Crime Issues

With an increase in activity there has come an uptick in criminal activity.  While it remains difficult to compare year-on-year – given the various levels of lockdown – reported crime is getting back to levels seen in 2019 or before.  The most recent issued crime statistics do not make comfortable reading with many categories now reflecting those levels.

Official statistics are now issued every quarter and this is to be welcomed meaning that data is more current.  However it has to be stressed that these are only reported crime statistics.  Unfortunately incidents go unreported to the authorities and while it may be understandable it does mean that those in crime management do not have a full picture of what is happening, where and when.  I would again urge residents to ensure incidents are reported and obtain cases for each and every incident.

Social media is now part of modern life and can play an important role in sharing information.  As Chair I would stress the importance of ensuring that any crimes reported this way are relevant and accurate so as not to create unnecessary fear or concerns.  It is important for everyone to check that such posts are correct to avoid misleading residents.

The Sea Point Precinct’s prime crime category continues to be Theft out of Motor Vehicles (TOOMV).  This really isn’t surprising given the significant number of vehicles which are parked on the streets right across the area.  The new developments now taking place in the Precinct, will often have limited parking for their new residents which will invariably put more vehicles on the streets. In addition residents and visitors continue to leave items in their parked cars which then become easy pickings for those with criminal intent.  Numerous campaigns have taken place and will continue to try and minimise the extent of this problem.

Remote jammings – where the signal for locking your car remotely is intercepted and prevents the car being locked – have been an issue at certain locations in the area.  Fortunately this has become less of a problem in recent months – a trend which we hope will continue.  Motorists should, however, continue to physically check their vehicles before leaving them to be sure.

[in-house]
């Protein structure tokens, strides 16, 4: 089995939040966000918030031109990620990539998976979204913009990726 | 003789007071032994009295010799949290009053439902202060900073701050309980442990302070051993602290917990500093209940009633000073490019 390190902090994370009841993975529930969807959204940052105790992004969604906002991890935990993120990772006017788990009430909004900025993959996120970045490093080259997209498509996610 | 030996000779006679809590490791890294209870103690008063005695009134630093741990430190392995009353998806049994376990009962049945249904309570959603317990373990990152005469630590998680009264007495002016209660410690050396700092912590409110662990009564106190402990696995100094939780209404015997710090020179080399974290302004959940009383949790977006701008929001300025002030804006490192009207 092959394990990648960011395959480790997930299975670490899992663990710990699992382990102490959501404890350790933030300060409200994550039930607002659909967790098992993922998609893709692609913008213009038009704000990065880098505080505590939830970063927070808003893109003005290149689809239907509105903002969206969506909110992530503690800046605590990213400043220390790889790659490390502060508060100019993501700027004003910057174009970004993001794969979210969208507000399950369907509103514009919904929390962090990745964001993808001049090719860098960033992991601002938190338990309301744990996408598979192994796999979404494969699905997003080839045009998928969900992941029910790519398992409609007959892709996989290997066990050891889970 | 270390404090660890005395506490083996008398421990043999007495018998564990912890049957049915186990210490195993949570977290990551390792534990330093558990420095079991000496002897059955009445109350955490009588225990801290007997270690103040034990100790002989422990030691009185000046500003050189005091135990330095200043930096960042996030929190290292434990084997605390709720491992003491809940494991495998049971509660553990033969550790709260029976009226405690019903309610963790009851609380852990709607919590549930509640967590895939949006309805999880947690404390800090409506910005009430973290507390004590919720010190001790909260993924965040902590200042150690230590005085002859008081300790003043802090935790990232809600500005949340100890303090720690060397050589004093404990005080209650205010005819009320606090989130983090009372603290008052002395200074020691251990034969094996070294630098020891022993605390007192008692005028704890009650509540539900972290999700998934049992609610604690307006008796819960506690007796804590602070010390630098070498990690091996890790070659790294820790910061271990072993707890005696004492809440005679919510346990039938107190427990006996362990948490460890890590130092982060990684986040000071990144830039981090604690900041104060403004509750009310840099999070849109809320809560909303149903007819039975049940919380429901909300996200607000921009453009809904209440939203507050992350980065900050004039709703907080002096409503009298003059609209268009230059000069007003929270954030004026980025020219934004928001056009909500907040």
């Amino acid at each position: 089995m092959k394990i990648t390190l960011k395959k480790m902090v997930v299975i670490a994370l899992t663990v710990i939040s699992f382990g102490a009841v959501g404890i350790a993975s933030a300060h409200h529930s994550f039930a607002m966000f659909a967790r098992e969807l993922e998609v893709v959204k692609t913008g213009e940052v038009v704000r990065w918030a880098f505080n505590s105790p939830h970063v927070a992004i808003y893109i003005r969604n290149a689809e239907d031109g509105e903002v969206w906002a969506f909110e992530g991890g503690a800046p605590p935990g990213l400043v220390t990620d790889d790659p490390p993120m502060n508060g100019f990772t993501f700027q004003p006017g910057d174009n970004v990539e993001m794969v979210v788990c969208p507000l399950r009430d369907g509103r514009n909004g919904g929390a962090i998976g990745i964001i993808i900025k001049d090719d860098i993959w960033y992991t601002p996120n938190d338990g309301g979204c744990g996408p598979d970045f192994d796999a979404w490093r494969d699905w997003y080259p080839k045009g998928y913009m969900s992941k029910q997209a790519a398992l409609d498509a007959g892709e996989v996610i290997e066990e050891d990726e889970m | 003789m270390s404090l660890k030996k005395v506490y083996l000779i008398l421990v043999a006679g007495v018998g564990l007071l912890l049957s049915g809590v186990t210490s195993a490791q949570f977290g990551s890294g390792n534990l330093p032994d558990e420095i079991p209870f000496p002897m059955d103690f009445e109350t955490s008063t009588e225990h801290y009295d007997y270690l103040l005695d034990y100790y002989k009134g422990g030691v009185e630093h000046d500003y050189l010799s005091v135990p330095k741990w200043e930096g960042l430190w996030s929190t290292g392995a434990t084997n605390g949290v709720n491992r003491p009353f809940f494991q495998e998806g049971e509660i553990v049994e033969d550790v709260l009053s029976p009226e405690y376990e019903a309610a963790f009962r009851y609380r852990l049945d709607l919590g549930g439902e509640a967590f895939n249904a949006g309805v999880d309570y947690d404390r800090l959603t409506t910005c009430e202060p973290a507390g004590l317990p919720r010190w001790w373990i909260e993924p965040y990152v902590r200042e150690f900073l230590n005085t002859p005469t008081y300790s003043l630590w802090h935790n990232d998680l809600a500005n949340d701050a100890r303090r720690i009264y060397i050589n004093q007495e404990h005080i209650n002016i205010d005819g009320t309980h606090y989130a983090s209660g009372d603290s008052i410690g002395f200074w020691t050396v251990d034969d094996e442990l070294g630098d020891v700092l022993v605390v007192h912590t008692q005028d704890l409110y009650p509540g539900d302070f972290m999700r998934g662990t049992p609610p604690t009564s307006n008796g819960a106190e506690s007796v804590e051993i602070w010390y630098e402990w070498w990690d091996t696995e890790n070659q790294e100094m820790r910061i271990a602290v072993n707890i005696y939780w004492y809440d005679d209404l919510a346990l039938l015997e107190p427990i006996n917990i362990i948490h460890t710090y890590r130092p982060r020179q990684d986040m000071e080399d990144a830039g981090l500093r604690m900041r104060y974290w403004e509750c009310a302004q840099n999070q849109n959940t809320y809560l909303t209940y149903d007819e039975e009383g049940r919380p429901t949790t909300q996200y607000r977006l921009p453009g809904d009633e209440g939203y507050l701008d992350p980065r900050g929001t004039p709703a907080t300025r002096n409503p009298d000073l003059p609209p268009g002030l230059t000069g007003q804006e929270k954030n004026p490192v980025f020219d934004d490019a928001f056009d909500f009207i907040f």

Other property crimes – house robberies and burglaries – are fortunately low in number but can be traumatic especially if a resident is apprehended by a perpetrator.  Residents are reminded to take some simple precautions to make sure their property is secure – not to leave windows open and unbarred for example and to ensure that unknown people do not follow them into apartment blocks.  And any suspicious activity should be reported to the authorities or your personal security company should you employ one.

Contact crimes – such as street robberies through the snatching of personal property such as jewellery, bags or cell phones – fluctuate in number and location.  In recent weeks we have seen a spate in busy areas such as along the Promenades.  This is of concern but some good arrests have taken place aided by the extensive camera network in the area.  It is always advisable to be aware of your surroundings and to take diversionary action if feeling threatened.

Serious contact crimes such as murders are fortunately rare within our community.  Sadly three people lost their lives earlier in the year from a shooting incident at Somerset Hospital.  The deceased included a police officer and two patients.  The situation could have been much worse were it not for the bravery of a nursing sister who managed to pacify the perpetrator.  She is to be congratulated and thanked for her intervention.  The CPF assisted the Station in the memorial service for the officer – Constable Donay Phillips– and, as Chair, I was privileged to give a tribute at his memorial service.  We tender our condolences to the family, colleagues and friends of all who lost their lives not only in our area but in other parts of the Municipality.

Sexual offences also happen – although not on the scale that occur in other parts of South Africa.  While the perpetrators and victims tend to be known to each other and, often withdraw the case opened, it is a sad reflection of our society that crimes of this nature still occur as often as they do.